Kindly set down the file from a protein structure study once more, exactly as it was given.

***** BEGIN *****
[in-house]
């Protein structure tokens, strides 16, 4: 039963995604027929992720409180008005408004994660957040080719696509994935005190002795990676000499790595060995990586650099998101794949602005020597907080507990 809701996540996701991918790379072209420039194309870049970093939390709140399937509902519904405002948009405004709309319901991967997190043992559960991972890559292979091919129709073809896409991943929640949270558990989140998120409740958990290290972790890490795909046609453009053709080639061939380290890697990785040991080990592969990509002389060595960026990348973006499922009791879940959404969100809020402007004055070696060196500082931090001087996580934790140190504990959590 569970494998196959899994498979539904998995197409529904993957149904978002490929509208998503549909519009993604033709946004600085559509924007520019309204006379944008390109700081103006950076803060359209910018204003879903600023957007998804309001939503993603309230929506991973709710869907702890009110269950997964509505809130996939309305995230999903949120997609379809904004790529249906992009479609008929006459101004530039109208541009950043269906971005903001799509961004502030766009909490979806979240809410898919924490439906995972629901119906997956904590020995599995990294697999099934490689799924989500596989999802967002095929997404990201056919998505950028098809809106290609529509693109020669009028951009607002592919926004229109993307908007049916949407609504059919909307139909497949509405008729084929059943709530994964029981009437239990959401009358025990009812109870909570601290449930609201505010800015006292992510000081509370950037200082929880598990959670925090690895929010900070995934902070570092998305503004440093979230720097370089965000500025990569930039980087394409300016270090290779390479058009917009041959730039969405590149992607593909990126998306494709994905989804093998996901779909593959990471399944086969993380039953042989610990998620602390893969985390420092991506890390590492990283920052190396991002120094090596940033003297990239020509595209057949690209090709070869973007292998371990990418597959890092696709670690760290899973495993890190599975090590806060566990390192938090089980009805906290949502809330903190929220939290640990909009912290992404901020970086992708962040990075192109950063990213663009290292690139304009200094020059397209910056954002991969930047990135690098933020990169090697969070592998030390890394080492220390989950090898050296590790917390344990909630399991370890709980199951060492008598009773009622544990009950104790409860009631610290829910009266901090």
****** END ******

[in-house]
């Protein structure tokens, strides 16, 4: 039963995604027929992720409180008005408004994660957040080719696509994935005190002795990676000499790595060995990586650099998101794949602005020597907080507990 809701996540996701991918790379072209420039194309870049970093939390709140399937509902519904405002948009405004709309319901991967997190043992559960991972890559292979091919129709073809896409991943929640949270558990989140998120409740958990290290972790890490795909046609453009053709080639061939380290890697990785040991080990592969990509002389060595960026990348973006499922009791879940959404969100809020402007004055070696060196500082931090001087996580934790140190504990959590 569970494998196959899994498979539904998995197409529904993957149904978002490929509208998503549909519009993604033709946004600085559509924007520019309204006379944008390109700081103006950076803060359209910018204003879903600023957007998804309001939503993603309230929506991973709710869907702890009110269950997964509505809130996939309305995230999903949120997609379809904004790529249906992009479609008929006459101004530039109208541009950043269906971005903001799509961004502030766009909490979806979240809410898919924490439906995972629901119906997956904590020995599995990294697999099934490689799924989500596989999802967002095929997404990201056919998505950028098809809106290609529509693109020669009028951009607002592919926004229109993307908007049916949407609504059919909307139909497949509405008729084929059943709530994964029981009437239990959401009358025990009812109870909570601290449930609201505010800015006292992510000081509370950037200082929880598990959670925090690895929010900070995934902070570092998305503004440093979230720097370089965000500025990569930039980087394409300016270090290779390479058009917009041959730039969405590149992607593909990126998306494709994905989804093998996901779909593959990471399944086969993380039953042989610990998620602390893969985390420092991506890390590492990283920052190396991002120094090596940033003297990239020509595209057949690209090709070869973007292998371990990418597959890092696709670690760290899973495993890190599975090590806060566990390192938090089980009805906290949502809330903190929220939290640990909009912290992404901020970086992708962040990075192109950063990213663009290292690139304009200094020059397209910056954002991969930047990135690098933020990169090697969070592998030390890394080492220390989950090898050296590790917390344990909630399991370890709980199951060492008598009773009622544990009950104790409860009631610290829910009266901090």